Ken Wheeler Elected as Chair
(Paducah, Ky.) - West Kentucky Community and Technical College has lost a significant amount of state funding over the last several years, and business leaders are stepping up to let legislators know they agree with Gov. Matt Bevin that Kentucky can do better. Several local business leaders are serving as Business Champions as part of the Kentucky Community and Technical College System's (KCTCS) Fuel the Force campaign, which is asking for restoration of postsecondary education funding.
The WKCTC Business Champions Council is asking legislators to support the Council on Postsecondary Education's (CPE) budget request that recently was submitted to Gov. Bevin. In the request, CPE asks for half of the decrease in state appropriations since 2008 be restored to the nine public postsecondary education institutions, which includes KCTCS.
Business leaders are concerned that the loss of funding is affecting their ability to hire skilled workers and the effect it has on local economies. Fifteen local community and business leaders signed on to serve as the Business Champions Council. Retired waterways industry executive Ken Wheeler of Paducah will chair the local Council. Local leaders are part of the statewide group of hundreds of business leaders serving as Business Champions.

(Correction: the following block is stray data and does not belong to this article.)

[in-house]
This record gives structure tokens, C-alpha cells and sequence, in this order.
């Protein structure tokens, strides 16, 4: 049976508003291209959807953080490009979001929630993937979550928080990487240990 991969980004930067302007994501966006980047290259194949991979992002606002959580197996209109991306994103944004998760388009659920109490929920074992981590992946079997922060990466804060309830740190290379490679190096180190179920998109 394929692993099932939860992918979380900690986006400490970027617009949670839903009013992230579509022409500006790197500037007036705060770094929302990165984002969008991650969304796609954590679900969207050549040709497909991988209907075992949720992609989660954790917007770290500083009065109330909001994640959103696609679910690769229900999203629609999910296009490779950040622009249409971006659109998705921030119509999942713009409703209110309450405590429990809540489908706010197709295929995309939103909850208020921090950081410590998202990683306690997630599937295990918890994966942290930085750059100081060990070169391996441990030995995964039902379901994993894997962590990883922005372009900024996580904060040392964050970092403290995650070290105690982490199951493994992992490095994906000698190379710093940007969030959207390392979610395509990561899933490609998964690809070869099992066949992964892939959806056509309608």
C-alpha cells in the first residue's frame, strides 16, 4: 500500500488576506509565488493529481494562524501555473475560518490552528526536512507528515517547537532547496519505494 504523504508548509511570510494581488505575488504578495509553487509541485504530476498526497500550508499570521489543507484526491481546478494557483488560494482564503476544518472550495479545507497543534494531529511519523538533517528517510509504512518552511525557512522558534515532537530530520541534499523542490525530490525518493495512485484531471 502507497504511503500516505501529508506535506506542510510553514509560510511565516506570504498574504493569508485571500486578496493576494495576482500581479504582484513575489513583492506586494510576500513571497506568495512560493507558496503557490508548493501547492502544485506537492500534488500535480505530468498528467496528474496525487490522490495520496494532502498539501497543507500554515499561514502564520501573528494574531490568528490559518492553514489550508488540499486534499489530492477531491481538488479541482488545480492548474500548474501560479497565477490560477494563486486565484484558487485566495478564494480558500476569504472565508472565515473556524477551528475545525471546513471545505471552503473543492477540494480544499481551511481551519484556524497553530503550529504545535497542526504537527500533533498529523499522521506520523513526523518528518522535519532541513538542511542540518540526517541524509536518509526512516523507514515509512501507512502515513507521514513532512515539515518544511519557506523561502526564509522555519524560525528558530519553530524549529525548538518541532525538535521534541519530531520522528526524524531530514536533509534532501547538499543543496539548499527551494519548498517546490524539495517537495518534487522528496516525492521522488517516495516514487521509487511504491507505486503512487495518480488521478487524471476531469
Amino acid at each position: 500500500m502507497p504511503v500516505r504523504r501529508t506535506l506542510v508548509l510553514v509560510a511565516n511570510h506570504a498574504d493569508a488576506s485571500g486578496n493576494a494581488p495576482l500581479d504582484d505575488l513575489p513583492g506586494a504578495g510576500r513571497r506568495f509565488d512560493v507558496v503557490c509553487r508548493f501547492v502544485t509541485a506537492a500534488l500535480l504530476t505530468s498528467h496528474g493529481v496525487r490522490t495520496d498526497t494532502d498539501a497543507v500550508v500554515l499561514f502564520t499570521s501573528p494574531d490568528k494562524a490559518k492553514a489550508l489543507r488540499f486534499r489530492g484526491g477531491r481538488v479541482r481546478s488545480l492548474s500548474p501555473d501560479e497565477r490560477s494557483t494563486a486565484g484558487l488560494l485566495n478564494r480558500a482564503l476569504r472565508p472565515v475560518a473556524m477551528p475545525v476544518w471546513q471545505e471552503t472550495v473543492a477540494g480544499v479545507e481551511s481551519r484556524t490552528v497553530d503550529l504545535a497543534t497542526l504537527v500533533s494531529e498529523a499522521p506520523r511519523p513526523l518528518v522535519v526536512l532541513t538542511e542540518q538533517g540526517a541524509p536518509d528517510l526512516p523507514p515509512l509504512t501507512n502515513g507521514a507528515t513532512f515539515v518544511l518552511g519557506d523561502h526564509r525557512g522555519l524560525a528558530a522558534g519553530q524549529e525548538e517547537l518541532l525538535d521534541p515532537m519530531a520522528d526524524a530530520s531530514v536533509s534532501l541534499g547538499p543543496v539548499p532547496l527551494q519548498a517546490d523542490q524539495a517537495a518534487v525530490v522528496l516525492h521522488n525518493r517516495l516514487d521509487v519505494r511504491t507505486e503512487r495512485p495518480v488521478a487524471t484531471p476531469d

"Community colleges are the engine of Kentucky's workforce and are the state's largest providers of workforce education and training," said Wheeler, a member of the Paducah Junior College. Inc., Board of Trustees. "To be a better state, we have to have a well-educated workforce and now is the time to reinvest in Kentucky's higher education."
Even though the economy has improved, Kentucky is one of only a handful of states that has not begun reinvesting in higher education. Additionally, Kentucky is one of only three states in the nation--joining Oklahoma and West Virginia--that has continued to cut per student funding for higher education each of the last two years.
"We're very appreciative of the Business Champions Council and their willingness to tell policy makers the importance of reinvesting in our colleges and universities," said WKCTC president Dr. Barbara Veazey. "By 2020, 65 percent of all jobs will require some form of postsecondary degree. Therefore, higher education has to be a community priority."
Champions will attend a legislative rally and reception on Feb. 18 in Frankfort. Other outreach efforts include calls, emails, and inviting legislators to visit a workplace or other face-to-face meetings.